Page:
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LIVE INTERACTIVE LEARNING @ YOUR DESKTOP. Green Power for a Digital World Presented by: Natalie Wood and Marvin Fertel. January 25, 2012. Nuclear Energy: Green Power for a Digital World. Why do we need electricity?. Inscription above the entrance to Union Station in Washington DC:

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  1. LIVE INTERACTIVE LEARNING @ YOUR DESKTOP Green Power for a Digital World Presented by: Natalie Wood and Marvin Fertel January 25, 2012

  2. Nuclear Energy: Green Power for a Digital World

  3. Why do we need electricity? Inscription above the entrance to Union Station in Washington DC: “Fire - Greatest of discoveries, enabling man to live in various climates, use many foods and compel the forces of nature to do his work. Electricity – Carrier of light and power, devourer of time and space, bearer of human speech over land and sea, greatest servant of man – itself unknown.”

  4. Heat Neutrons Nuclear Energy Comes from Fission 4

  5. How It Works

  6. Fuel Equivalents 3 barrels of oil, 126 gallons 1 ton of coal, 2000 lbs 1 Uranium fuel pellet Each of these fuels powers a home for ~75 days 5,000 lbs of wood 17,000 ft3 of natural gas

  7. The Clean Truth about Nuclear Nuclear 0 Natural Gas 150 Coal 271 Oil 222 Greenhouse Gas Emissions (in equivalents) 7

  8. Jobs at a Nuclear Power Plant • Administration • Engineering • Fuel Supply • Operations • Maintenance • Radiological Protection • Regulatory Affairs • Security • Training

  9. Questions from the audience.

  10. America’s Nuclear Energy Industryafter Fukushima Marvin Fertel President and CEO Nuclear Energy Institute National Nuclear Science Week January 25, 2012

  11. Nuclear Energy Makes a Difference • Provides one-fifth of U.S. electricity • Demand for electricity increasing, even with efficiencies • Powers digital lifestyle • Growth in computing power • Nuclear energy facilities operate 24/7 to provide electricity when people need it 11

  12. Good for the Environment • No CO2 in generation of nuclear energy, protecting environment and health • 70% of carbon-free electricity • Plant sites are havens for protected species of wildlife and plants • Nuclear energy companies are recognized for work protecting our wetlands 12

  13. Safe Operation • Nuclear energy facilities protected by multiple layers of safety systems • Radiation safeguards • Plant security • Defense in depth • Plants must adhere to the strict regulations of the independent U.S. Nuclear Regulatory Commission 13

  14. Layer Upon Layer of Safety 14

  15. Earthquake, Tsunami Hit Japan • On March 11, 2011 a magnitude 9 earthquake struck off the east coast of Japan • All nuclear power plants shut down safely • A massive tsunami—about 45 feet high—hit the east coast • At Fukushima Daiichi, the tsunami knocked out electricity for cooling systems that keep the fuel from overheating • Critical electrical equipment at Fukushima Daiichi plant was destroyed 15

  16. After the Accident… • About 80,000 people evacuated or relocated • Efforts underway to support return of people to their homes and businesses • Extensive monitoring of citizens and environment for radiation • Health studies planned by Japanese and international organizations 16

  17. The Aftermath of the Accident in Japan • Global implications as countries seek to implement lessons learned from Fukushima • U.S. companies took action immediately to help Japan and review safety at U.S. plants • Evaluation of how to make facilities even safer in coping with extreme events like floods and earthquakes 17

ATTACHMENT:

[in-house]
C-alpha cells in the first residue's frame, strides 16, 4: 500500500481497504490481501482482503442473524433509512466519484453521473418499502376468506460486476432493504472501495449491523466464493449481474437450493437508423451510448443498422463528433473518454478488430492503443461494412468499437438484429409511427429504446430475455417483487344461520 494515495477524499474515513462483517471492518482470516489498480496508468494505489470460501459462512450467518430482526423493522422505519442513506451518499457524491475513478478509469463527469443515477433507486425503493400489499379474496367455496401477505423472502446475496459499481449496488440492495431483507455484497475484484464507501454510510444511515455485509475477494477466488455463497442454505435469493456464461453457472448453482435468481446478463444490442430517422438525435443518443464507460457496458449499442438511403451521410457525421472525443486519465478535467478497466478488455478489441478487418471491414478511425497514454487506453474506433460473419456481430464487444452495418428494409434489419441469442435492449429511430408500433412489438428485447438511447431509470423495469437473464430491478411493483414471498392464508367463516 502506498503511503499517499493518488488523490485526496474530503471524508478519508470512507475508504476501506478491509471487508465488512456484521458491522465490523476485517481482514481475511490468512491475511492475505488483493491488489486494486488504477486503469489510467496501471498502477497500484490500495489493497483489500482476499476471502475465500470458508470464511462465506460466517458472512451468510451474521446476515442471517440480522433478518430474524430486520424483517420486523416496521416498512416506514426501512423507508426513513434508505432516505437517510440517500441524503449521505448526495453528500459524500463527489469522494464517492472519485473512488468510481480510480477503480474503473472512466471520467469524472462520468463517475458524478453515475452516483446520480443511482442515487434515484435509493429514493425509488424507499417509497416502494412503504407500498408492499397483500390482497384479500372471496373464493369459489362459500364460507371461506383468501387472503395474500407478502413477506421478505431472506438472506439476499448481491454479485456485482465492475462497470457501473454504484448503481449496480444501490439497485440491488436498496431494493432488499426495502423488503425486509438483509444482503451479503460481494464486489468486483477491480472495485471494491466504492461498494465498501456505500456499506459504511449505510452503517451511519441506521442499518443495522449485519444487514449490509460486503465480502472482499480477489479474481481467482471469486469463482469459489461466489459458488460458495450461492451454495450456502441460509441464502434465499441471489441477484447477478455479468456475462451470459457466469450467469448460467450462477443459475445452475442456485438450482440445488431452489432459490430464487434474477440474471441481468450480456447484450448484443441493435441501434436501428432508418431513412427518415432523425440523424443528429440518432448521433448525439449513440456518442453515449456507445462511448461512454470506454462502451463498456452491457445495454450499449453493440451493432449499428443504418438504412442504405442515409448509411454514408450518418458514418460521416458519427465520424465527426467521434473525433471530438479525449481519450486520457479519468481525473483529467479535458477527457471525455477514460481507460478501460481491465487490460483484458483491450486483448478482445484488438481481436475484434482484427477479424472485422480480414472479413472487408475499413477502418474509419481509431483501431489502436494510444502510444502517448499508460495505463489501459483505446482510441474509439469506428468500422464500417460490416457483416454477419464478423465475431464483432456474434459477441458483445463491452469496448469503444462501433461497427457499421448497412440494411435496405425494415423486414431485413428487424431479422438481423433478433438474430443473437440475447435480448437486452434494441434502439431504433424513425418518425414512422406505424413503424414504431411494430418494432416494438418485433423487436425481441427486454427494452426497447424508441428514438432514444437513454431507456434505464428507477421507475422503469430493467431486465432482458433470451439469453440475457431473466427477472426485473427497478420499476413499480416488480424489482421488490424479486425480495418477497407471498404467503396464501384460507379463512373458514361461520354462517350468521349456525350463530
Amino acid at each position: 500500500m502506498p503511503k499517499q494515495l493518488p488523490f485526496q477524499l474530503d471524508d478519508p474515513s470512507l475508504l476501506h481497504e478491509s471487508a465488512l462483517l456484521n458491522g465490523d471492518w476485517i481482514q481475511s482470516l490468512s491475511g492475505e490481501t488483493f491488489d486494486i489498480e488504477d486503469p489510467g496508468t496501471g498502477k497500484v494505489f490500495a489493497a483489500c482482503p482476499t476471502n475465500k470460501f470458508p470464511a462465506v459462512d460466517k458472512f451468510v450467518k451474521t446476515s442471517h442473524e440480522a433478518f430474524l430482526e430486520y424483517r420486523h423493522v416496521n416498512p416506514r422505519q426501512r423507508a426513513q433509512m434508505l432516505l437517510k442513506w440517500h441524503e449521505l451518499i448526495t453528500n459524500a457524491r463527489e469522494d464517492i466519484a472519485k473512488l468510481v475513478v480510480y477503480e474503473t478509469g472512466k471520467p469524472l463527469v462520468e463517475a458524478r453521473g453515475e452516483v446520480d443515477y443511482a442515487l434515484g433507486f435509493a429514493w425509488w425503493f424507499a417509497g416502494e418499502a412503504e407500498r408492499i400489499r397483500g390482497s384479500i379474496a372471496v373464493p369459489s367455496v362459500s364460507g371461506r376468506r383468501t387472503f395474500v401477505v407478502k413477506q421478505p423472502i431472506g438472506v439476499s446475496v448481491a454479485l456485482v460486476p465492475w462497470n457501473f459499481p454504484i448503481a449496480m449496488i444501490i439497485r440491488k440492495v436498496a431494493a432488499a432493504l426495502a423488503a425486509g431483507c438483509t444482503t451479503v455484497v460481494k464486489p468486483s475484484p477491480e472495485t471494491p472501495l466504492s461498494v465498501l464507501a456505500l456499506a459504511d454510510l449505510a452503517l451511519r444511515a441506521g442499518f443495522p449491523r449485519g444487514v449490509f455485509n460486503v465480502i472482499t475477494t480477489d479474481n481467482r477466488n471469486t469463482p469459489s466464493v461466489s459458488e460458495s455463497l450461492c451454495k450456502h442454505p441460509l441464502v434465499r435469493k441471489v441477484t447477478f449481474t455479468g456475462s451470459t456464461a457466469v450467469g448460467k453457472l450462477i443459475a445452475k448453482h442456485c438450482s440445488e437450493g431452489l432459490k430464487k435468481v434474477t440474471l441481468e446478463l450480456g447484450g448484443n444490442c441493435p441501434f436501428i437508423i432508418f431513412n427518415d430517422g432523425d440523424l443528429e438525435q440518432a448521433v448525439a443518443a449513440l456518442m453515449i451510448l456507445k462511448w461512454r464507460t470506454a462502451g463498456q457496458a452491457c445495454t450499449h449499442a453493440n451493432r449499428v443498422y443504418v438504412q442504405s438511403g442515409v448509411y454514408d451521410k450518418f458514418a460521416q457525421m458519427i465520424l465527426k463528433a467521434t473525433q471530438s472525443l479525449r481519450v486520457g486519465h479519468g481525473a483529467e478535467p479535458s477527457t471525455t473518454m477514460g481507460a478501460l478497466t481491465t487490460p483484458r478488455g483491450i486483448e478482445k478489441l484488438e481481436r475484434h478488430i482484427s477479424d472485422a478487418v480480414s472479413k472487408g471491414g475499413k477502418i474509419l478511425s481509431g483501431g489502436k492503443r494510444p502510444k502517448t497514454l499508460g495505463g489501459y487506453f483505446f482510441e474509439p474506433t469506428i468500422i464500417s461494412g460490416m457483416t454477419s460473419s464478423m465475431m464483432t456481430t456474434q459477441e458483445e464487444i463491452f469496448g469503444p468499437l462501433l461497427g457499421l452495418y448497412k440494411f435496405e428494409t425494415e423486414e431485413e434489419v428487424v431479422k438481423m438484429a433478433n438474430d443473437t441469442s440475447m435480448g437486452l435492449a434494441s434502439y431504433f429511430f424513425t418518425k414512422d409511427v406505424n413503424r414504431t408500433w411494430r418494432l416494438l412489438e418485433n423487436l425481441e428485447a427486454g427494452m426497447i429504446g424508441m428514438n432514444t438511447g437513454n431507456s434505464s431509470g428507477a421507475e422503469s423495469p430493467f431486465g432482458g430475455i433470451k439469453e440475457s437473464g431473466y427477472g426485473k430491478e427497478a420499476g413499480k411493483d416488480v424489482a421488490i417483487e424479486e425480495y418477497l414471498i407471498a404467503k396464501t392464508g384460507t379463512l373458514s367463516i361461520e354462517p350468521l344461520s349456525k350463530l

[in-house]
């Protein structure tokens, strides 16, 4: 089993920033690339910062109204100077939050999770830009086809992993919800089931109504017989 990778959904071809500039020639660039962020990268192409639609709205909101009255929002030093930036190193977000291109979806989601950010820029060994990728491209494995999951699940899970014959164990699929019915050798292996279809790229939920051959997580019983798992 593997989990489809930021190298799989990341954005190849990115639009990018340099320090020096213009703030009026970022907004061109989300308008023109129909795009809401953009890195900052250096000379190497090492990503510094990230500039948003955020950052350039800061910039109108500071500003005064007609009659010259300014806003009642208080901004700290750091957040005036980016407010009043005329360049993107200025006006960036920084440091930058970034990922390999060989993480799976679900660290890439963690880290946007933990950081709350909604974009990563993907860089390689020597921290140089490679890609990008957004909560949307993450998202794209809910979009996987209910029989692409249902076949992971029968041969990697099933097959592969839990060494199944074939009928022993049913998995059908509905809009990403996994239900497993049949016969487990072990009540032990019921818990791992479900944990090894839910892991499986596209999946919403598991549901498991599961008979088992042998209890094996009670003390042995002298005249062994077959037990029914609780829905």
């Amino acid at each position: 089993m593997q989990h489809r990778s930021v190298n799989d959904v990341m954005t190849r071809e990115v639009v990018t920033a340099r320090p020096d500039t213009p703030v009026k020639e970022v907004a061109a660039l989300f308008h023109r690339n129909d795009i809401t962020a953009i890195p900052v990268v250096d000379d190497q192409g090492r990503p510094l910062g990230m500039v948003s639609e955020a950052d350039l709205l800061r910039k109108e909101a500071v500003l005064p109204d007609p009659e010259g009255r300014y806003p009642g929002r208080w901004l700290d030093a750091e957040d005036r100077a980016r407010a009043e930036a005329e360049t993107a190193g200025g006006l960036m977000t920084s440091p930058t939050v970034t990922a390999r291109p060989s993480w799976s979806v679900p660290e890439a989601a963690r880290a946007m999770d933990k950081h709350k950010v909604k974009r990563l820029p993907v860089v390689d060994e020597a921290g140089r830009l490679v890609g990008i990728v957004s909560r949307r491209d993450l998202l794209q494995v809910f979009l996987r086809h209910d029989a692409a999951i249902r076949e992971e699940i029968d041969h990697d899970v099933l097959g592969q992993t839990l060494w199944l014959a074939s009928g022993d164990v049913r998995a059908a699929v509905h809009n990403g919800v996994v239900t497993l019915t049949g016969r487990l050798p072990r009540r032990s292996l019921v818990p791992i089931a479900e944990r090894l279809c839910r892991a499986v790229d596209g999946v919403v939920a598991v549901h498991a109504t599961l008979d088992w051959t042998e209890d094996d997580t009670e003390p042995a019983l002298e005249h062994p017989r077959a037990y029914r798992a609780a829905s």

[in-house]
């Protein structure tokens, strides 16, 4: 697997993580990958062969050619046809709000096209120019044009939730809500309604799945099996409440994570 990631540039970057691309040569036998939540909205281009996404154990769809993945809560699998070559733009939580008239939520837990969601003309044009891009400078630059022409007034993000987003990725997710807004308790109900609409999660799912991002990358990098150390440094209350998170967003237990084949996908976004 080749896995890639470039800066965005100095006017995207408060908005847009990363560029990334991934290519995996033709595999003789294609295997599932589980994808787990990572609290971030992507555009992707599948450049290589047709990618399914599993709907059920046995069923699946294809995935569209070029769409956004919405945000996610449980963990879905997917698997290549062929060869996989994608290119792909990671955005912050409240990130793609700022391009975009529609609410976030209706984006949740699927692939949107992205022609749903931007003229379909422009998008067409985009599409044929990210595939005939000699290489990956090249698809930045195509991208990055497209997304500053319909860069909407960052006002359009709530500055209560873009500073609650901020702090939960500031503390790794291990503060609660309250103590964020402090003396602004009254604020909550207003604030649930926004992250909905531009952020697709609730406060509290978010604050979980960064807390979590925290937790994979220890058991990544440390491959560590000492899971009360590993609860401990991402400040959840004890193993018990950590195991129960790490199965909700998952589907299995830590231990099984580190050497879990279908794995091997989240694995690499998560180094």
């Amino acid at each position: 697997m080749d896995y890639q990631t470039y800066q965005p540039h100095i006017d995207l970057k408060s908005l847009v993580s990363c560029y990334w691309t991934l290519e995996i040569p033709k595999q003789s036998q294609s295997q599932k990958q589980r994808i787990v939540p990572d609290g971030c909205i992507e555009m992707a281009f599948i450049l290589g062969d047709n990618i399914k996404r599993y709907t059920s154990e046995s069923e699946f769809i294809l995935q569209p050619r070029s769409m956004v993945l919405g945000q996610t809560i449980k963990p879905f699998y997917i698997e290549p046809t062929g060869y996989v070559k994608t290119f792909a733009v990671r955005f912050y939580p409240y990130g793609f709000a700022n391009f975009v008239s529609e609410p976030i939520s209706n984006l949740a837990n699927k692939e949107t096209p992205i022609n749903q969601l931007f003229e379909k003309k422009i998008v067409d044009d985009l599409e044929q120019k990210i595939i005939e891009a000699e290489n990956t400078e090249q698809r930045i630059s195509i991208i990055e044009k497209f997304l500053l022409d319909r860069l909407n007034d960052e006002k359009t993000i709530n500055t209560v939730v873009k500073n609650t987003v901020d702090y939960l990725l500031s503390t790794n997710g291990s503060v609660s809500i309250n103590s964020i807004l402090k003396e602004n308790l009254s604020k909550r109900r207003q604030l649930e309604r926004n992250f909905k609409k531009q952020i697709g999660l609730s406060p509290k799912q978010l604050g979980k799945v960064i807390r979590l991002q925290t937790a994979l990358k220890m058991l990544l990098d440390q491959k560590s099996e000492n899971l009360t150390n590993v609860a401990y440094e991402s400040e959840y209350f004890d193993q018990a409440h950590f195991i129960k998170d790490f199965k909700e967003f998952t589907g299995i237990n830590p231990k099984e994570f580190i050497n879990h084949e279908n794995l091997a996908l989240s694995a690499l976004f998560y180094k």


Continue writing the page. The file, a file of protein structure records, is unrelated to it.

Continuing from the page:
18. U.S. Industry Actions • Verified equipment, procedures and staffing are capable of mitigating extreme events • Enhanced capability to protect spent fuel storage pools against extreme external events • Assessed effectiveness of reactor operator training • Improving ability to cope with an extended loss of electric power • Assessing additional instrumentation for monitoring spent fuel storage pools 18

  19. 2012 Outlook • Safe plant operations, including incorporation of safety enhancements from Fukushima lessons learned • Construction continues on five reactors • Small reactor programs will pursue NRC licensing • U.S. companies will work with the government to strengthen participation in the $500-plus billion global nuclear construction market • Strong bipartisan support continues as nuclear provides jobs and reliable, affordable low-carbon electricity 19

  20. For More Information • Nuclear Energy Institute (www.nei.org) • U.S. Nuclear Regulatory Commission (www.nrc.gov) • U.S. Department of Energy (www.energy.gov) • International Atomic Energy Agency (www.iaea.org) • American Nuclear Society (www.ans.org) • Health Physics Society (www.hps.org) • Japanese Nuclear and Industrial Safety Agency (http://www.nisa.meti.go.jp/english) • Japan Atomic Industrial Forum (www.jaif.or.jp/english) • Tokyo Electric Power Company (http://www.tepco.co.jp/en/index-e.html) 20

  21. Questions?

  22. Thank you to the sponsor of today's Web Seminar: This web seminar contains information about programs, products, and services offered by third parties, as well as links to third-party websites. The presence of a listing or such information does not constitute an endorsement by NSTA of a particular company or organization, or its programs, products, or services.

  23. National Science Teachers Association Dr. Francis Q. Eberle, Executive Director Zipporah Miller, Associate Executive Director Conferences and Programs Al Byers, Assistant Executive Director e-Learning NSTA Web Seminars Paul Tingler, Director Jeff Layman, Technical Coordinator Brynn Slate, Program Coordinator LIVE INTERACTIVE LEARNING @ YOUR DESKTOP

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